Sylvie felt sick to her stomach.
She didn’t want to talk about Jane McCrea. She didn’t want to think about Jane McCrea.
But that was all anyone was talking about.
And there was no way to get away from the other women. The sun had finally come out and this was their chance to do laundry, gathered around the big kettles the army had furnished, dipping the clothes and bedding in the hot water and scrubbing them with lye soap.
Clean, wet clothes were spread over bushes to dry, but there was plenty more to tend to. It had been over a week since there had been a day without at least some rain.
“And her a tory!” Mrs. Van Vleet exclaimed, wringing out a shirt with an extra twist of anger. “Didn’t Burgoyne promise we’d all be safe from his Hurons if we swore allegiance to the king?”
“Well, tory or patriot, she didn’t deserve to be killed and scalped anyway,” Mrs. Morrison said. “And don’t tell me they didn’t know; they were taking her to her boyfriend in Burgoyne’s own camp.”
“At least her cousin was spared,” another woman said, and Sylvie softly said, “She wasn’t her cousin.”
The women paused, and Mrs. Morrison softened her tone. “Did you know them?” she asked.
“I knew Mrs. McNeill better,” Sylvie said, then corrected herself. “I know Mrs. McNeill better.”
Sarah McNeill, after all, was still alive.
“But Jane’s brother came to the sawmill for lumber when he first moved to Fort Edward a few years ago, and she came along now and then,” Sylvie went on. “She seemed nice.”
“For a tory,” Mrs. Van Vleet sniffed, but Sylvie corrected her.
“Her fiancé is a tory,” she admitted. “I don’t know what she thought. Her brother John is in the Albany militia and most of the family is patriot.”
“Well, she didn’t deserve it, whatever she believed,” Mrs. Morrison said. “Especially since Burgoyne promised we’d all be safe if we were good loyalists, and killed by his Hurons if we weren’t.”
It was true: Opa had brought one of the posters home when he went into town. Burgoyne had written that anyone who signed a promise to be loyal, and who supplied the army with food from their farms, would be safe, but that those who refused would be attacked by his Indian scouts.
Mrs. Morrison finished and Sylvie took her place at the kettle, dipping a pair of her father’s breeches into the hot, soapy water first. It would be easy enough to get Luke fresh clothing, but, if Papa came through the camp, she wanted to have some dry, clean clothing ready for him.
Opa, Mama and the little ones had left for Uncle Peter’s in Schenectady after British foragers came through and took the cow. They carried off the rest of the feed and as many of the chickens as they could catch, but some of the hens fled into the woods and, after charging them bravely a few times, the rooster flew up on the peak of the sawmill roof, where it wasn’t worth powder and shot to bring him down.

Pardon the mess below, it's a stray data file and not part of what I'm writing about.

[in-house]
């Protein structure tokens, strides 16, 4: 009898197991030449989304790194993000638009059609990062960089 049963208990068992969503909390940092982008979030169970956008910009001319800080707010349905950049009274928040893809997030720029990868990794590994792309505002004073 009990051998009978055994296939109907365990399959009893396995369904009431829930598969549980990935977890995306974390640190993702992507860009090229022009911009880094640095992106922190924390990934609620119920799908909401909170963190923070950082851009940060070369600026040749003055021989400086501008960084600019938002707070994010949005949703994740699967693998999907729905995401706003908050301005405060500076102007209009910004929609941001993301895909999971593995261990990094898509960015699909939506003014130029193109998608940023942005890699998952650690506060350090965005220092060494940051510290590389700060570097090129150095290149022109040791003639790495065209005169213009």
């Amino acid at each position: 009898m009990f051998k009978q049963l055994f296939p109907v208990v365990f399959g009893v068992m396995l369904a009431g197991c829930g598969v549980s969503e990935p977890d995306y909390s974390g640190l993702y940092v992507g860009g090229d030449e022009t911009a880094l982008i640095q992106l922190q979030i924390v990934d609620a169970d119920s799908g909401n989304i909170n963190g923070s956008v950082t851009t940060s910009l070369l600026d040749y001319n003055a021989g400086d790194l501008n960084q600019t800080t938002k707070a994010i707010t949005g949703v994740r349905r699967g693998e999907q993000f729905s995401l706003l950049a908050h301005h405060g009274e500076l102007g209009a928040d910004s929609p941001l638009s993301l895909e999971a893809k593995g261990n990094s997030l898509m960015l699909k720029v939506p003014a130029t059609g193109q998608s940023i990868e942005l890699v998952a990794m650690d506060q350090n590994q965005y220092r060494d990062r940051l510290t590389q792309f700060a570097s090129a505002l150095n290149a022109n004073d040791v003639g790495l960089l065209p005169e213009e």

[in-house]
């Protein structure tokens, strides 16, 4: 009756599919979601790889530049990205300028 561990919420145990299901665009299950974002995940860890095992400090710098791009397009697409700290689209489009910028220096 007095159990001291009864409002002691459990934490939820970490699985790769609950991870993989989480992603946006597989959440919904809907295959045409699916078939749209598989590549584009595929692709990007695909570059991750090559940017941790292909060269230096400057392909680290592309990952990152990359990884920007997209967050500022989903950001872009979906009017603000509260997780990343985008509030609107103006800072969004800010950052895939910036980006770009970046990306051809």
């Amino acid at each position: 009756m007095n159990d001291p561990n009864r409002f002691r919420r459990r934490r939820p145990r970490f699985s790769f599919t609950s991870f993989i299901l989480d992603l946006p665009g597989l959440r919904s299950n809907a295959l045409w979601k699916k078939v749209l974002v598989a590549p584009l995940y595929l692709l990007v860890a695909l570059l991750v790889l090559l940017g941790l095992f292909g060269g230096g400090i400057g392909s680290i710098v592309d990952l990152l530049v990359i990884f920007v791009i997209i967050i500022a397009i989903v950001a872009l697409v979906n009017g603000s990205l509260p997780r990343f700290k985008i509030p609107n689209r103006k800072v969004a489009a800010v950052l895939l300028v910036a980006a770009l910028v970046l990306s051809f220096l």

Luke, Sylvie and their father had found the house and sawmill empty as the army passed by, moving to stay ahead of the British who were now camped at Fort Edward.
“Ol’ rooster will have gathered those hens and raised up a whole new flock for us by the time this is over,” Papa had said, when he read Opa’s note by the hearth. Before they moved on, he propped open the side door to the empty barn so the chickens could find shelter and clean up the spilled oats scattered over the dirt floor.
Many of the local farmers had left in a hurry, and now Luke and the horses had gone with a troop of soldiers foraging. Any grain or animals left behind was to be gathered up for the Continental Army or destroyed to keep it from the British.
Sylvie didn’t like being left in camp to worry about Luke and their father, but she had the company of the other women, and they were all worried about their men.
It didn’t make for a happy company, but it was company nonetheless, and Mrs. Morrison, whose husband was also a wagoner, had pitched camp next to Sylvie and Luke so they could share whatever food and tools they had.
Other women had even brought children, so there was laughter and play throughout the day, when they weren’t all huddled in their tents and lean-tos against the frequent rains.
A bare-chested soldier sat under a nearby tree, and Mrs. Morrison took a damp shirt and went towards her tent for mending tools.
“I’ll have this patched up for you and you can stay until it dries or take it wet,” she told him. “Have you eaten? I’ve a bit of cold pease porridge I was saving in case my husband came back, but I don’t think he’ll be here before nightfall.”
The soldier stood to walk with her. “That sure would be fine, ma’am,” he said. “I need to get back. I wasn’t supposed to be gone longer than to carry a message.”
“Well, you can’t go back with your shirt torn,” she insisted, and he nodded agreement.
“I’m gone long enough now, I’ll be in trouble anyway,” he smiled.
“Then you’ll be in trouble with a full belly and a clean, mended shirt,” Mrs. Morrison told him.
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